What is more disappointing is that a number of firms are taking the “day 1” position that they only have to disclose the MiFID total costs to existing clients, not publicly, as evidenced by a recent piece of Financial Times investigative journalism. The legal basis for this will undoubtedly be challenged, not least by Gina Miller in her latest letter to the FCA.
However, irrespective of the legal position, the only acceptable response from both an ethical and commercial point of view is to tell your clients the true total costs of what you are selling them in an industry-standard way. Even if you don’t accept the ethical imperative to do so, the commercial argument is to my mind clear — clients are far from stupid and faced with a decision between two suppliers, they will be significantly more likely to buy the one that discloses its full costs compared with one that doesn’t.
I notice you lecture in business ethics, as well as asset management, at different business schools. What sparked your interest in the subject?
Gillian Tett of the FT writes particularly well about investment, not because she is a finance expert, but because she was formerly an academic anthropologist, and as such is well placed to take an objective view of the belief systems, ethical codes, herding instincts and behavioural patterns of those who work in it. Having studied anthropology as well this always resonated with me. If you work in a “bubble” with people from a similar academic and social background as you, you run the risk of living in an ‘echo chamber’ where everyone reinforces the continuation of the status quo and prevalent business ethics.
Being a fund manager is genuinely hard, not so much technically, but from a behavioural perspective. We require them to have conviction, take decisions, and have the courage to stand alone when they have a view that isn’t shared by the rest of the market. It is unsurprising then that when they are right, there is an all-too-human temptation to become arrogant and believe their own infallibility; equally, when things aren’t going well, the pressure on personal ethics to avoid losing face is undeniable.
You can run as many quant screens on funds as you like; I still put more faith a manager who has the time to say hello in the corridor, and from whose demeanour you wouldn’t know if they are 500bps ahead of, or 500bps behind, the market. And perhaps asset managers should consider employing someone like the slave at victory parades in Ancient Rome, whose sole job was to keep whispering in the triumphant general’s ear, “Remember you are mortal”.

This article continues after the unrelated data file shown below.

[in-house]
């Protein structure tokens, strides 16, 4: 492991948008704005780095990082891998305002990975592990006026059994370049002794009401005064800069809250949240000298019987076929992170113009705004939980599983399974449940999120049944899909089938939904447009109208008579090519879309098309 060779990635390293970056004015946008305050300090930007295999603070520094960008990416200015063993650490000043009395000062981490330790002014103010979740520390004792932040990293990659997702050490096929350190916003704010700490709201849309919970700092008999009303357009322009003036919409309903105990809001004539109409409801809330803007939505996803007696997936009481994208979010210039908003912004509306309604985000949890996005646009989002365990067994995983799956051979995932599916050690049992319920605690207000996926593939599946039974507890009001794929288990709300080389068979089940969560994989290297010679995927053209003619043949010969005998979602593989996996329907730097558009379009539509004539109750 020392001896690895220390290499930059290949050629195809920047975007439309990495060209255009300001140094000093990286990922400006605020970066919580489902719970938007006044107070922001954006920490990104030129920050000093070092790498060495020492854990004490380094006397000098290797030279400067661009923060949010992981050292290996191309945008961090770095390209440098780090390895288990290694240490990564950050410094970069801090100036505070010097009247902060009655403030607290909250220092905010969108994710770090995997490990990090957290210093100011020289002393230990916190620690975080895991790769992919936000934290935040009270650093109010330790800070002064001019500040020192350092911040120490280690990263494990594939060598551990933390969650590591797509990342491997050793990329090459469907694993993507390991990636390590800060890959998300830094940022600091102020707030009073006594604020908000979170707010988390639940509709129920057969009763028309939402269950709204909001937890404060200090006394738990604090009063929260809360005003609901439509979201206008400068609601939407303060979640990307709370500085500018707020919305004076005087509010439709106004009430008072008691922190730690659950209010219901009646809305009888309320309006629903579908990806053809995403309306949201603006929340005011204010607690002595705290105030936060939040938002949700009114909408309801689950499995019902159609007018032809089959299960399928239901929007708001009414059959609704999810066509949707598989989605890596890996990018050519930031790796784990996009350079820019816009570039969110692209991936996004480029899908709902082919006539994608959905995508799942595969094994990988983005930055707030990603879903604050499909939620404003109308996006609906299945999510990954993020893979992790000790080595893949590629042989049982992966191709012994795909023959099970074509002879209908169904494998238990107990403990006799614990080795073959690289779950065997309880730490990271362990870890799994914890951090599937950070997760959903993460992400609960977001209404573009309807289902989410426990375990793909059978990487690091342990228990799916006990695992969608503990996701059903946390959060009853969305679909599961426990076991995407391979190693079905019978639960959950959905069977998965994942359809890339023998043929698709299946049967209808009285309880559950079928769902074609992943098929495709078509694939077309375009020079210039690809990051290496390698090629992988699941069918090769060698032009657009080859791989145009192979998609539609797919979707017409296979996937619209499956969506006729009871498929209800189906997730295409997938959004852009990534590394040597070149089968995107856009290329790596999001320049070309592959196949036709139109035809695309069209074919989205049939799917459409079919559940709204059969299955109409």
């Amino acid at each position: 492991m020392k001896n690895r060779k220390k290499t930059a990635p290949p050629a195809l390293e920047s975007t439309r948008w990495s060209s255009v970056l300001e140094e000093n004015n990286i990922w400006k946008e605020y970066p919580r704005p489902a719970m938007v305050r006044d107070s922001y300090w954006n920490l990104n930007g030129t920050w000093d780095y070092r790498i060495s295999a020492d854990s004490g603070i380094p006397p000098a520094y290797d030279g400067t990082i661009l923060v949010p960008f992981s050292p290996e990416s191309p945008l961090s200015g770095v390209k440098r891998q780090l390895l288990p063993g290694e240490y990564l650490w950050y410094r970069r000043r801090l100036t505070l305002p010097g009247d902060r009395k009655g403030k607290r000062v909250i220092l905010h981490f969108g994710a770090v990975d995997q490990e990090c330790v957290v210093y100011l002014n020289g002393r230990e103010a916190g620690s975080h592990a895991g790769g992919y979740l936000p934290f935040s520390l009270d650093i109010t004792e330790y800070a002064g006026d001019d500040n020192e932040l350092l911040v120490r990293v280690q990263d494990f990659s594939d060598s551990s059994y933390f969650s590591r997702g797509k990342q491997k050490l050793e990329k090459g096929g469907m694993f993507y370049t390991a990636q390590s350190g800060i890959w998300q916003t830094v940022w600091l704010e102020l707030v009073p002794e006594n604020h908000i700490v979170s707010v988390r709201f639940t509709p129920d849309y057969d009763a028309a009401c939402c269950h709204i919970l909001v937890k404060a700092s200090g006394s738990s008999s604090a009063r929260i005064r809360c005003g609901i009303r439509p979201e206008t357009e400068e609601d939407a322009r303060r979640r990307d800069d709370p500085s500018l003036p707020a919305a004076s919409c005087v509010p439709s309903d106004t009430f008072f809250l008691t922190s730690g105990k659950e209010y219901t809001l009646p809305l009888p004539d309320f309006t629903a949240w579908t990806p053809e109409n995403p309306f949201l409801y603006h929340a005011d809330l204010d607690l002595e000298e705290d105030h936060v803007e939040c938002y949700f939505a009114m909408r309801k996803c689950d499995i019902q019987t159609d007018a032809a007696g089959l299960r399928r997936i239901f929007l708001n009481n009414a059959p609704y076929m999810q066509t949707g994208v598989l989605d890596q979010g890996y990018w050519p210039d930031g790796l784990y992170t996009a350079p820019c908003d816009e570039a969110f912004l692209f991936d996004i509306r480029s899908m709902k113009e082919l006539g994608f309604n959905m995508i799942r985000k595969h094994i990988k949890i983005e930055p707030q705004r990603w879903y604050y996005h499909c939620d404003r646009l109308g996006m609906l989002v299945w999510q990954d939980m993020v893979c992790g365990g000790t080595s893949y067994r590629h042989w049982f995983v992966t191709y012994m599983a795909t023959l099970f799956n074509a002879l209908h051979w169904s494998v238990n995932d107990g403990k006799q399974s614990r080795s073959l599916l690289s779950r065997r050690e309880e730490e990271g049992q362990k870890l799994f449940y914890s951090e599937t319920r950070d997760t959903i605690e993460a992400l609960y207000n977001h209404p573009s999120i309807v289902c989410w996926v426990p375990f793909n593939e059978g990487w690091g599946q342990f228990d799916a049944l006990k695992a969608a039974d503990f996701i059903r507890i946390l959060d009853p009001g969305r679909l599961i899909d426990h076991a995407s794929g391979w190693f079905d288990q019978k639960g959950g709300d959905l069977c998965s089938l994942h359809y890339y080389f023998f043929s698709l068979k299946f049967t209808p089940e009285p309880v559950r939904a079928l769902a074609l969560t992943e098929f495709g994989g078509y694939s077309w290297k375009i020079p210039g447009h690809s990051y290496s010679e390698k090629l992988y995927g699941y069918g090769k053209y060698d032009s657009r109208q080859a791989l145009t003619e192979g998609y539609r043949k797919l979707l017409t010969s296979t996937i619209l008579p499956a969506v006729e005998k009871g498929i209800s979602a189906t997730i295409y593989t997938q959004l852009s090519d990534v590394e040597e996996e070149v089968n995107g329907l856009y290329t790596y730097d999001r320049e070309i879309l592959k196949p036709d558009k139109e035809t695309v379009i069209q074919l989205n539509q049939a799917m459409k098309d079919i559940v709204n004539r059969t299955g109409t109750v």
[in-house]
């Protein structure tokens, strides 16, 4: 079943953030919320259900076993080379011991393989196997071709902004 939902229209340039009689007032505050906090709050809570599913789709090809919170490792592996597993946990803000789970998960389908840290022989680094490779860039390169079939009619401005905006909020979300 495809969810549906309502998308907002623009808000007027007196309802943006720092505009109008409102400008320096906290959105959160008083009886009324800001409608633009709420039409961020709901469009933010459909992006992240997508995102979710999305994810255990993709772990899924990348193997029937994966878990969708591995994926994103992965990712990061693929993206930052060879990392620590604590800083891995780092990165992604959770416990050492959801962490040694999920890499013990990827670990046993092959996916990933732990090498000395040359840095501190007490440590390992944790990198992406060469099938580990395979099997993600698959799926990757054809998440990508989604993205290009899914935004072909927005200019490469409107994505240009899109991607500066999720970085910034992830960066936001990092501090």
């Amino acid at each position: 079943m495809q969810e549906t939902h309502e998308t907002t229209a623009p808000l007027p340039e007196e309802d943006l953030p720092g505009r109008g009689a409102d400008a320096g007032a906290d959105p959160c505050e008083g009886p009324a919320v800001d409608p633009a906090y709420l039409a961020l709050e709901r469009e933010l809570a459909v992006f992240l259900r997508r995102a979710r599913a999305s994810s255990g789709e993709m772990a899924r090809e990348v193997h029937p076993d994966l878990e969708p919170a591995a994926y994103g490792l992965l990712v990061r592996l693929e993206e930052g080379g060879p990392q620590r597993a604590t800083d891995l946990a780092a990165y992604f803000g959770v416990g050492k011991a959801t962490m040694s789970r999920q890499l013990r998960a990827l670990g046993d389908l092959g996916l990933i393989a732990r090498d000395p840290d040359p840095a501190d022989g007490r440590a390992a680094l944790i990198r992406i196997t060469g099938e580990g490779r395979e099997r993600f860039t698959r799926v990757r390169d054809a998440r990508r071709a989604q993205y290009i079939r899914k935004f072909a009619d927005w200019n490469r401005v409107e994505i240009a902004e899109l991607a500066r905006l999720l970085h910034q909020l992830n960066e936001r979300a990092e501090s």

There’s been plenty of discussion about business ethics and the general working culture in the City of London, particularly since the global financial crisis. In your view, should we be concerned about it?
I am disappointed to say that yes, we should be. Ethics are a complicated and individual issue; Maynard Keynes is reputed to have said that “capitalism itself is the astounding belief that the most wickedest of men will do the most wickedest of things for the greatest good of everyone”. To my mind, the overarching problem is that we have outsourced our personal ethics to primary regulation and the compliance department. As an industry, we have fallen into the trap of believing that if regulations don’t specifically prohibit us from acting in a certain way, then we can do so with impunity. And as will happen when you have a lot of very clever people poring over legislation for loopholes, they will inevitably find some and take full advantage of them, so the regulators always risk being one step behind the practitioners. If this is the way you view regulation and ethics, then you cannot be surprised that, to the person on the top of the Clapham omnibus (otherwise known as your client), the finance industry periodically looks morally bankrupt, even though legally it is rare that miscreants can be brought to book.
The MiFID II disclosures run the risk of being the latest in this line of ethical outsourcing. Just because you believe that you can interpret the rules as saying you don’t have to openly publish your total client cost figures, pause for a moment and think about just how badly it will look to your potential and actual clients if you don’t. It is, after all, their money. Regulation should be there as the final safety net when personal ethics fail, not a wholesale replacement for them.
Finally, you presumably had a well-paid job in asset management. Are there ever times when you regret leaving all that behind?
As an archaeologist, Robin, I have probably excavated too many skeletons to believe that you get a second go at this, so 35 years in the industry was probably enough! I have been lucky enough to have a privileged view of an industry during a fascinating period in its evolution, to work with a gratifyingly large number of colleagues with intelligence, humour and strong personal values, and of course to be paid well for doing so.
It is a bittersweet feeling – I miss having the opportunity to help the industry find a better model, a better dialogue with its clients and a better raison d’être. Equally, I too was a part of that “echo chamber”, and it is only when you step outside of it that your mind gets the perspective it needs to get a clearer sense of the bigger dynamics and drivers of the whole ecosystem that investment management forms part of.
The key thing is – I am lucky enough to keep learning. I lecture at several business schools, where I am sure I learn more from the Millennial generation than they do from me. I work with a small but fascinating list of investment boutiques whose ethos and abilities I admire and who are generous enough to think I can help them on some of the issues discussed above; and as volunteer Chair of Finance and Resources at my local state secondary school I now understand what financial pressure in the real world feels like!
As the first of my family to go to university and the first to work in the City, 35 years ago I decided that I would work in the industry for as long as I recognised myself in the mirror in the morning; I hope I managed at least that.
Next time: Charles Payne gives his opinions on the rise of low-cost investing and presents his 11-point plan for transforming active management